Yes, I’ve only just decided to post podcasts on my website. The main reason that I’ve only now done that is because I simply didn’t have the time previously. It took me a long time to create and release my Telesummit that I ran in February 2011, containing a number of interviews with well-known Comic Creators.
I also wanted to concentrate on building my following and getting some great articles posted on my site. I’m happy to say that I now have more time to spend on The Comic Academy, so will be posting regular podcasts involving interviews with the ‘movers and shakers’ in the industry.
So far I have interviewed Ryan Fisher, creator of the great online comic con ‘The Digicon’, and Frank Forte, founder of small publisher Asylum Press. The next podcast will be with Dave Baxter, one of the founders of literary/talent agency ‘Killing the Grizzly’.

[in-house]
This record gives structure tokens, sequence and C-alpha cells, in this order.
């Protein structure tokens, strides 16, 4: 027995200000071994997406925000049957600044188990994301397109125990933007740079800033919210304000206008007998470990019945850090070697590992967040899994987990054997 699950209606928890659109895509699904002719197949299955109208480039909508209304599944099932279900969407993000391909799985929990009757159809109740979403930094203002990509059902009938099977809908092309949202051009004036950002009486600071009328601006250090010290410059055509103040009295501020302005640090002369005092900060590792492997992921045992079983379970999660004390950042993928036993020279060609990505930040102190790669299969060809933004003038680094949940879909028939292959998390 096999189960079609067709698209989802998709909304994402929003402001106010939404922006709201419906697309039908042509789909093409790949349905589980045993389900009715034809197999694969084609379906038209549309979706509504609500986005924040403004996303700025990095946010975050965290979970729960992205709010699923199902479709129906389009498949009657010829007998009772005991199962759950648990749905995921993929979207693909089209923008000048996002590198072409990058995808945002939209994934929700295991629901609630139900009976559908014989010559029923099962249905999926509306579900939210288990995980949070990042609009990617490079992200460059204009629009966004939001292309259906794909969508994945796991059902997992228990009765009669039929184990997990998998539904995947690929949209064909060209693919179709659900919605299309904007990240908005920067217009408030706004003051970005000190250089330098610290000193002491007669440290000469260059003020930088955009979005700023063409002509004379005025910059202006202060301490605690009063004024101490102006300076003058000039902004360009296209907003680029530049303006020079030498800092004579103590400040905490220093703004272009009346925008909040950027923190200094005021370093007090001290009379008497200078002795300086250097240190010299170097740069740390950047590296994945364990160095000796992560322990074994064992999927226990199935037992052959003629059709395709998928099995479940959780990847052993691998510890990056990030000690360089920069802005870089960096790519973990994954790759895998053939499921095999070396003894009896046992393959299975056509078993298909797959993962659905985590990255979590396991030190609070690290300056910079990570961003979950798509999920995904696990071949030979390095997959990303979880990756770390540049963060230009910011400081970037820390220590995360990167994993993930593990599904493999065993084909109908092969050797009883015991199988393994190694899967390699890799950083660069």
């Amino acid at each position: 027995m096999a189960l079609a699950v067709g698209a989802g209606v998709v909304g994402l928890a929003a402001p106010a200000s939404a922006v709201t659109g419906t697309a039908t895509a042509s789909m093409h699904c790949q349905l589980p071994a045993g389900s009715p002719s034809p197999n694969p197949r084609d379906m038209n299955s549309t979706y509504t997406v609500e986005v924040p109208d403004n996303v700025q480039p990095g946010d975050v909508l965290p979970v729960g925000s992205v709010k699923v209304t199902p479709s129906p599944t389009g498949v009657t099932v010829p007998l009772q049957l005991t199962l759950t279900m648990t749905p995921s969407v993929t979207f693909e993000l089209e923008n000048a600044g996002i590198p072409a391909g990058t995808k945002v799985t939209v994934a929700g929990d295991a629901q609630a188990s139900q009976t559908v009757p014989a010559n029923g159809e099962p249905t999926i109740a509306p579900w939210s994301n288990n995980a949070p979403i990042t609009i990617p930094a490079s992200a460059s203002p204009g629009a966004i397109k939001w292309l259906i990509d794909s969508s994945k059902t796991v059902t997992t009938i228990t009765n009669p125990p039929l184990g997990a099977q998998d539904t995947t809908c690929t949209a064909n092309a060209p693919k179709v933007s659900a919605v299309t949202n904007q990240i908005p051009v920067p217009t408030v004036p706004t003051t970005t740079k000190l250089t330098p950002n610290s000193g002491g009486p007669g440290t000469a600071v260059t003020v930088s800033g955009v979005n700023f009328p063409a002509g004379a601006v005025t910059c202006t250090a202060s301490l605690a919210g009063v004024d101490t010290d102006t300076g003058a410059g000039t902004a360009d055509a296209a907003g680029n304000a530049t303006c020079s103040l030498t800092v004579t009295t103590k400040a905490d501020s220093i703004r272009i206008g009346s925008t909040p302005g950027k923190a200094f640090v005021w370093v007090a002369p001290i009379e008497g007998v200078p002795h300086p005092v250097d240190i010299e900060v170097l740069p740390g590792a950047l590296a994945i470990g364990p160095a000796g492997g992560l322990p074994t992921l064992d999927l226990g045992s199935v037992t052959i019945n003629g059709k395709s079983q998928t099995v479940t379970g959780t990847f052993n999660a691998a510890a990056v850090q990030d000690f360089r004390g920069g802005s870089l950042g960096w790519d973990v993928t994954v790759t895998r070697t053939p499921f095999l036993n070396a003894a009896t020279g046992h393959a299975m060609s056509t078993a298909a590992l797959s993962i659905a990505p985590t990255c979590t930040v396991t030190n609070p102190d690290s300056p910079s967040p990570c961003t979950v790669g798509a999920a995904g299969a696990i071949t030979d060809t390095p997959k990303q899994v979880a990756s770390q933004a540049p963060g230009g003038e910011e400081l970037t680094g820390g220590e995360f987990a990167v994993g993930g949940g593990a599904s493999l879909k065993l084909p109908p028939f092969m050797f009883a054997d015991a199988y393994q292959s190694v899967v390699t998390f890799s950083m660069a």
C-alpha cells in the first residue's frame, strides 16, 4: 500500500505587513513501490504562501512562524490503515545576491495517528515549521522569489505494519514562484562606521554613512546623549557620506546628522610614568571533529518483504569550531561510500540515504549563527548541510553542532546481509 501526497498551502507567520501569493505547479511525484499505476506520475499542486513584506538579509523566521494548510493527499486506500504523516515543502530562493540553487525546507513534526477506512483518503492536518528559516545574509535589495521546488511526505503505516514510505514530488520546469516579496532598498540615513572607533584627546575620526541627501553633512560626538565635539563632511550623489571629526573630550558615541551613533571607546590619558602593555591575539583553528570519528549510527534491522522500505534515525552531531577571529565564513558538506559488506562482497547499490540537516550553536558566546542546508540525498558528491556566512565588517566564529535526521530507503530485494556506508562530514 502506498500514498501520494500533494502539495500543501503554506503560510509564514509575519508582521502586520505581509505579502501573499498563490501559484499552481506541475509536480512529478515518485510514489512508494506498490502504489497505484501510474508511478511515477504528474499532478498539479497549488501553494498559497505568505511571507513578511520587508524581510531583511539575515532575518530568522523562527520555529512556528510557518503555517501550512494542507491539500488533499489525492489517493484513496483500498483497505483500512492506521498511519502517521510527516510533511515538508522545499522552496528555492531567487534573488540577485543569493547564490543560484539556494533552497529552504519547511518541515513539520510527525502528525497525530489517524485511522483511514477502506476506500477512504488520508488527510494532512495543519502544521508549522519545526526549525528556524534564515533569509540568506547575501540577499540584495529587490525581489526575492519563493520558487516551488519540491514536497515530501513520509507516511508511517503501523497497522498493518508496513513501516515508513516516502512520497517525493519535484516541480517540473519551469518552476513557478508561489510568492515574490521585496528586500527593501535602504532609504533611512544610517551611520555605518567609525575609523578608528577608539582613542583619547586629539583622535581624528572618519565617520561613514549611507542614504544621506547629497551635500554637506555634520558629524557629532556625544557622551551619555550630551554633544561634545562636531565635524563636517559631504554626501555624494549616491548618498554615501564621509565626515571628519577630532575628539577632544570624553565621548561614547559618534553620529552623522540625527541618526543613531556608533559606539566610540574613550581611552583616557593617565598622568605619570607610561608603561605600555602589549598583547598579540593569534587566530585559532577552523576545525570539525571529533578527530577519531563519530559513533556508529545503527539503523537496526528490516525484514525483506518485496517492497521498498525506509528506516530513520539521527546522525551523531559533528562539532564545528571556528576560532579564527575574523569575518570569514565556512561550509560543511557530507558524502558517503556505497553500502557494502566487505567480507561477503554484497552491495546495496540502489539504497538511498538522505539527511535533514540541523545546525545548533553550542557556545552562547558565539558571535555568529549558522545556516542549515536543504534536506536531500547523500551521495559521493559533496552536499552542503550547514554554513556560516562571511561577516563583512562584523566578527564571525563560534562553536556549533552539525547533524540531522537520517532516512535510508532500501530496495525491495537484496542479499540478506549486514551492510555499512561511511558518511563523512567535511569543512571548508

I think that podcasting is important as not everyone likes to read articles. Some may want to listen to interviews ‘on the go’, which is why I include a download link rather than forcing people to stream through the site.
As for the podcast creation process – I used to record my interviews via a phone conference service, but it was very costly, and the output was in WAV format which I had to convert to mp3. I have since decided to record all interviews, where possible, using Skype, which I record using software called ‘Pamela’ into mp3 format. I then copy the file into an online service called ‘Audio Acrobat’. This allows me to both stream the audio on my site, and enable it to be downloaded. It also allows the interviews to be kept in a ‘Podcast’ folder which can be posted to iTunes.
The other day, from starting the half-hour interview with Frank Forte to having it posted as a blogost on my site, submitted to iTunes, and emailing my list, took me 2 ½ hours in total. With more practice I’ll get that down to 2 hours.
How did you build your Twitter following so quickly?